As the Oregon educational system battles against a harsh economic decline, the high schools of Portland are utilizing various money-saving methods to stay afloat. With staff cutbacks and increasingly overcrowded classrooms, some schools have chosen to implement study halls as a way to ease financial pressures. Are the students in Portland high schools benefiting from, or struggling under, these curriculum changes?
Ideally, study halls are designed as time slots where students can catch up on schoolwork, meet with their teachers and collaborate with other students on group projects. Students with congested personal schedules or who involve themselves in multiple extracurricular activities can use this time to complete their load of work while at school instead of making time at home.
Unfortunately, some of the study hall situations make student productivity difficult. At Grant High School it is mandatory for students to enroll in only seven classes. The eighth period of their school day is reserved for a mass study session comprised of approximately 130 students gathered in the school cafeteria while being supervised by a campus security guard. Similar study halls are set up at Benson High, where around 200 students are made to study in the same area. Such an arrangement may not seem half bad if you’re in high school.
However, there is little supervision on whether or not work is actually being done. It is probably nice to have a mandatory break during school, but it’s questionable if these study halls are worthwhile.
Some students who truly wish to use the time to complete work complain that the noise levels are not constructive and make it challenging to focus. Grant Principal Vivian Orlen did not comment on the subject.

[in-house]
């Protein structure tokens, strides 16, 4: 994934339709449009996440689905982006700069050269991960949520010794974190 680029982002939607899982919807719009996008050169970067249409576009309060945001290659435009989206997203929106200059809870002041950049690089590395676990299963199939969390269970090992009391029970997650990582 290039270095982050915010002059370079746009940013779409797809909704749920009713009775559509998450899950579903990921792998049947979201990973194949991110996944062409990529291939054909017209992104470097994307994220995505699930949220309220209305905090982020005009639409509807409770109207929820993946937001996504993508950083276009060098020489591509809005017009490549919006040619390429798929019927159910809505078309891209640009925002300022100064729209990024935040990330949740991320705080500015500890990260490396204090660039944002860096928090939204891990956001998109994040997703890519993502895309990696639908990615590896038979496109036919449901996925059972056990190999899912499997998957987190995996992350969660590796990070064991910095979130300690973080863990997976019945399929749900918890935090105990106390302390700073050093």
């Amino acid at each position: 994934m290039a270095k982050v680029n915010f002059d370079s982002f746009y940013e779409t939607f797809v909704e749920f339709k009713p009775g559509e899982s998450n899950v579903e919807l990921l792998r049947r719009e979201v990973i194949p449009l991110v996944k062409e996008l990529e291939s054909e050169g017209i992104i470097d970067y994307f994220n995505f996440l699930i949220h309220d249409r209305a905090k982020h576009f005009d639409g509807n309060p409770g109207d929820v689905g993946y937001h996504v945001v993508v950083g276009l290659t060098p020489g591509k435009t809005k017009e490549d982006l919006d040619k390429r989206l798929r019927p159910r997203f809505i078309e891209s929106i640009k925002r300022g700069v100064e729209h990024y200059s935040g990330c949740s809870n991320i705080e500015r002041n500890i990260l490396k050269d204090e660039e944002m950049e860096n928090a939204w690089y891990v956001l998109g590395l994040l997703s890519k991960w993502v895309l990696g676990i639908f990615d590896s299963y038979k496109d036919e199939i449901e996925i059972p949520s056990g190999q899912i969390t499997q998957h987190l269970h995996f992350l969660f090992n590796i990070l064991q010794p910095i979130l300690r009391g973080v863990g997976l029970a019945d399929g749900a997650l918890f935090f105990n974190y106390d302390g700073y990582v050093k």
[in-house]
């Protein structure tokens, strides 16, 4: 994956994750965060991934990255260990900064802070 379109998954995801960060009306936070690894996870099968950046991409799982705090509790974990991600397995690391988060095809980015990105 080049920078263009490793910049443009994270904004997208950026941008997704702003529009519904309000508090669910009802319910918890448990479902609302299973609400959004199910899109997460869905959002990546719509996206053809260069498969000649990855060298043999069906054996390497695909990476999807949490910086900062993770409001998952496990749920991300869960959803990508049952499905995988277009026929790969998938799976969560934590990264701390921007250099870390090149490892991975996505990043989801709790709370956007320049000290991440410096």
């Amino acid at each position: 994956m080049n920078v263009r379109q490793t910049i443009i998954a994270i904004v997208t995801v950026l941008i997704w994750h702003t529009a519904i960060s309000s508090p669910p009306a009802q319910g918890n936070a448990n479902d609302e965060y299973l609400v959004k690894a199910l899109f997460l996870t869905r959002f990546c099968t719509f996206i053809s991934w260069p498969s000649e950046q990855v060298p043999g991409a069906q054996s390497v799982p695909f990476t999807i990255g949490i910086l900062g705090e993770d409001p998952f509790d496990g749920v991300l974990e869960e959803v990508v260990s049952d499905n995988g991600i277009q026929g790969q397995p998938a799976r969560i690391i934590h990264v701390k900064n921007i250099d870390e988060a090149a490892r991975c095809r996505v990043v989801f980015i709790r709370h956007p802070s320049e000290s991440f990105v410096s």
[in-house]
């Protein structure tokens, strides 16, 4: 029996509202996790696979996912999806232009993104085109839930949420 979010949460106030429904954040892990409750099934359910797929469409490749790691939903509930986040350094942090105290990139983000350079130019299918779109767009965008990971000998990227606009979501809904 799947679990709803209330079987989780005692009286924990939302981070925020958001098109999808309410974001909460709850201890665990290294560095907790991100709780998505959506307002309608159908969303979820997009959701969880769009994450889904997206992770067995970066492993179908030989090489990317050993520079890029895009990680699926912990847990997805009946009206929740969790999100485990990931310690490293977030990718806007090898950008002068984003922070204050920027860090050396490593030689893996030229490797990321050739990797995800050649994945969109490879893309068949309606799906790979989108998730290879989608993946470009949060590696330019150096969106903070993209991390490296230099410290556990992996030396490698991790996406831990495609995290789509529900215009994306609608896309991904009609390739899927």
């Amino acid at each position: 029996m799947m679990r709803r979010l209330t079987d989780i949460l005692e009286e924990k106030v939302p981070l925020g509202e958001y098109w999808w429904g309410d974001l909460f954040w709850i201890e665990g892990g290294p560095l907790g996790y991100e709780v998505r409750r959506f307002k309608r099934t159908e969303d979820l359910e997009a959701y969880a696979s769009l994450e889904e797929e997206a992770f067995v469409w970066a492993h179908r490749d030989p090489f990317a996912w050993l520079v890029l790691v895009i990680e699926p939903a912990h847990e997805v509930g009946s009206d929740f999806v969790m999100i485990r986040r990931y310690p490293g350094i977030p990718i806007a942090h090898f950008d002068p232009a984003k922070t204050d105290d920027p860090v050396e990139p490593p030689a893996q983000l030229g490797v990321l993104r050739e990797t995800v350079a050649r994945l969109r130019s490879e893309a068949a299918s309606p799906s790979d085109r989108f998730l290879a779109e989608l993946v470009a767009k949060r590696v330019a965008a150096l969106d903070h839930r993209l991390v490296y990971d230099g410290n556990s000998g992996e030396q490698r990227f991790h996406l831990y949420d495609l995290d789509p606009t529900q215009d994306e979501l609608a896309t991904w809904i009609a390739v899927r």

Other high schools are dividing their students’ time differently.
“We do not and never have had study halls,” Principal Jeff Gilbert of Reynolds High School said. “I see them as an ineffective use of both student and staff time.”
After all, we go through the educational system to gain more knowledge in a slew of subjects, not to be babysat while studying.
“If you get enough kids, or even adults for that matter, together in one room, we will do what humans do best: socialize,” Gilbert said.
He makes a valid point; there is ample time during lunch, after school hours and on the weekends for high school students to relax and socialize. Many high schoolers may not realize or appreciate that their time in school should revolve entirely around learning.
“Idle time is useless. We give our students sufficient opportunities to meet with our staff without assigning or forcing a specific time where it should be done,” Gilbert said.
Study hall practices are perhaps not appropriately preparing students for the demands of higher education. Making time to complete necessary work is a vital part of learning how to delegate our work time effectively.
Assistant Principal Cindy Schubert of Lake Oswego High disagrees with such remarks.
“We see it as a very valuable use of their time. Seven classes amounts [to a] lot of work for our students to complete, and Lake Oswego has always seen positive results from having study halls,” Schubert said.
Such time is not seen as extraneous, but rather as a means of helping students deal with their rigorous schedules.
“Of course, we also give our students the choice to enroll in an eighth class and opt out of taking a study hall if they feel that suits their schedule better,” Schubert said.
The key to a successful student body is providing its students with options. Not every method will benefit each student equally. By giving them the ability to choose for themselves, schools can place more responsibility in the hands of their students and strengthen their personal development. High school is meant to prepare students for the workload that they will face in their educational and occupational futures. Even with financial setbacks, Portland high schools need to keep in mind that their sole purpose is to educate.
There are other cutbacks that should be made before cutting into actual learning time. It’s time that some Portland high schools reevaluate their current structure to make school days more profitable for their students.